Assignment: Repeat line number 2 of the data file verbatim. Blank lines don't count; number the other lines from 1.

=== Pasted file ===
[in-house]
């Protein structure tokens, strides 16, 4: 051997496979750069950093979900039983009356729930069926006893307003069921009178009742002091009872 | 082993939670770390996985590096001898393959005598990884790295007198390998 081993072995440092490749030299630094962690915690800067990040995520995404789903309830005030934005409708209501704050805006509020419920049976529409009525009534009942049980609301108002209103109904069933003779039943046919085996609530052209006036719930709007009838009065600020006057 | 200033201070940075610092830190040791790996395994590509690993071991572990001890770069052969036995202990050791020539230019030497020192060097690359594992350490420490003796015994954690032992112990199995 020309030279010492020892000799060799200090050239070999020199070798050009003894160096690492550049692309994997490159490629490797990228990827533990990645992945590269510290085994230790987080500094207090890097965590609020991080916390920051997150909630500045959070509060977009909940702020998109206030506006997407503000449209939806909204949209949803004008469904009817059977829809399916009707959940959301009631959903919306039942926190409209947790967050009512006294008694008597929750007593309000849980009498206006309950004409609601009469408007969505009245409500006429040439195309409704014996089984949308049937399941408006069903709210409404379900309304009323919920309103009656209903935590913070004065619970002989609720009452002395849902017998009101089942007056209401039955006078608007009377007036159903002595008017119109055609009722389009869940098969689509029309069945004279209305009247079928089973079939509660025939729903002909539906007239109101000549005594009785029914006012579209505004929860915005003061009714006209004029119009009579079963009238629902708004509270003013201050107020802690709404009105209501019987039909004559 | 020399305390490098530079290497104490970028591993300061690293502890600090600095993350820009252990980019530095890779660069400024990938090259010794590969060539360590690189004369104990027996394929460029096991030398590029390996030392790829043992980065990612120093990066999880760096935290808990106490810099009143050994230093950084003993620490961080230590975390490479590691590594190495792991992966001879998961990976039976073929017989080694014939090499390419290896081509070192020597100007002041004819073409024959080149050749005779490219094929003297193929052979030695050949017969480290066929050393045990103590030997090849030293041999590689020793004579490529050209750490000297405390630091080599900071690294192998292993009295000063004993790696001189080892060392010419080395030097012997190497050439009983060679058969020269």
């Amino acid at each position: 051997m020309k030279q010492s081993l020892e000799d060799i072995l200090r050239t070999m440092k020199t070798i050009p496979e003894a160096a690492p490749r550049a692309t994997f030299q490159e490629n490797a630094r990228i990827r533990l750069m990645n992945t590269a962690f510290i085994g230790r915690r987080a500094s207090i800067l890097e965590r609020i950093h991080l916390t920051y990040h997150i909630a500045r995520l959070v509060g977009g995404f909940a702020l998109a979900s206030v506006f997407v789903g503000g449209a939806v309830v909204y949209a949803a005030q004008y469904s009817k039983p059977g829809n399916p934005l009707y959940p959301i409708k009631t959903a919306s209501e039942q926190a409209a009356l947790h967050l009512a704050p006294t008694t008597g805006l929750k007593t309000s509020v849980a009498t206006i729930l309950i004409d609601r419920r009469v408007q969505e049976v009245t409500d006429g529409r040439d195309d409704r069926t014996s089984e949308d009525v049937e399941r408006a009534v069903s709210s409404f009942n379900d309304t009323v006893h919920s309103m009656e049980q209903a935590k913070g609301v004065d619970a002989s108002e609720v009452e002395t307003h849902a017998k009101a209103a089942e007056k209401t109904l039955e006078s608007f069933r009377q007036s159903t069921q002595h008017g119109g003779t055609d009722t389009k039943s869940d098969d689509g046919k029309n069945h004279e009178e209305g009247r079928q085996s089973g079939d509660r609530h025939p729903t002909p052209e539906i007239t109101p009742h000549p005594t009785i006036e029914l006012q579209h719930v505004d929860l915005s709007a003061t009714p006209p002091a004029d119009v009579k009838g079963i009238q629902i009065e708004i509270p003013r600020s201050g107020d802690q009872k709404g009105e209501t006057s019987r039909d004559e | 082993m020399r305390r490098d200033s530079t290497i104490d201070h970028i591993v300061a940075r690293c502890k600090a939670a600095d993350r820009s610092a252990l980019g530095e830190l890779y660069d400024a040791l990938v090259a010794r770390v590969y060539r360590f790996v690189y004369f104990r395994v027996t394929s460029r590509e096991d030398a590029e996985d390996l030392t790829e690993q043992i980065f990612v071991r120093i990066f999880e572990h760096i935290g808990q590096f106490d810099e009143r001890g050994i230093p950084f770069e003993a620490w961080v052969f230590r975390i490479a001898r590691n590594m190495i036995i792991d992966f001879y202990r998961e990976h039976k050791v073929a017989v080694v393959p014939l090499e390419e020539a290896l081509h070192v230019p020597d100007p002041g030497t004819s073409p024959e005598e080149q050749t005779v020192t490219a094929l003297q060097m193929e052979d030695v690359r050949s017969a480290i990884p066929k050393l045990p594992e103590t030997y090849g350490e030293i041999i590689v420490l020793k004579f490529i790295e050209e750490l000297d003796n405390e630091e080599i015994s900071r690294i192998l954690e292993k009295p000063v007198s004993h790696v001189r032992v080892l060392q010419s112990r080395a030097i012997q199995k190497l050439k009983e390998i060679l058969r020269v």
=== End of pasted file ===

């Protein structure tokens, strides 16, 4: 051997496979750069950093979900039983009356729930069926006893307003069921009178009742002091009872 | 082993939670770390996985590096001898393959005598990884790295007198390998 081993072995440092490749030299630094962690915690800067990040995520995404789903309830005030934005409708209501704050805006509020419920049976529409009525009534009942049980609301108002209103109904069933003779039943046919085996609530052209006036719930709007009838009065600020006057 | 200033201070940075610092830190040791790996395994590509690993071991572990001890770069052969036995202990050791020539230019030497020192060097690359594992350490420490003796015994954690032992112990199995 020309030279010492020892000799060799200090050239070999020199070798050009003894160096690492550049692309994997490159490629490797990228990827533990990645992945590269510290085994230790987080500094207090890097965590609020991080916390920051997150909630500045959070509060977009909940702020998109206030506006997407503000449209939806909204949209949803004008469904009817059977829809399916009707959940959301009631959903919306039942926190409209947790967050009512006294008694008597929750007593309000849980009498206006309950004409609601009469408007969505009245409500006429040439195309409704014996089984949308049937399941408006069903709210409404379900309304009323919920309103009656209903935590913070004065619970002989609720009452002395849902017998009101089942007056209401039955006078608007009377007036159903002595008017119109055609009722389009869940098969689509029309069945004279209305009247079928089973079939509660025939729903002909539906007239109101000549005594009785029914006012579209505004929860915005003061009714006209004029119009009579079963009238629902708004509270003013201050107020802690709404009105209501019987039909004559 | 020399305390490098530079290497104490970028591993300061690293502890600090600095993350820009252990980019530095890779660069400024990938090259010794590969060539360590690189004369104990027996394929460029096991030398590029390996030392790829043992980065990612120093990066999880760096935290808990106490810099009143050994230093950084003993620490961080230590975390490479590691590594190495792991992966001879998961990976039976073929017989080694014939090499390419290896081509070192020597100007002041004819073409024959080149050749005779490219094929003297193929052979030695050949017969480290066929050393045990103590030997090849030293041999590689020793004579490529050209750490000297405390630091080599900071690294192998292993009295000063004993790696001189080892060392010419080395030097012997190497050439009983060679058969020269």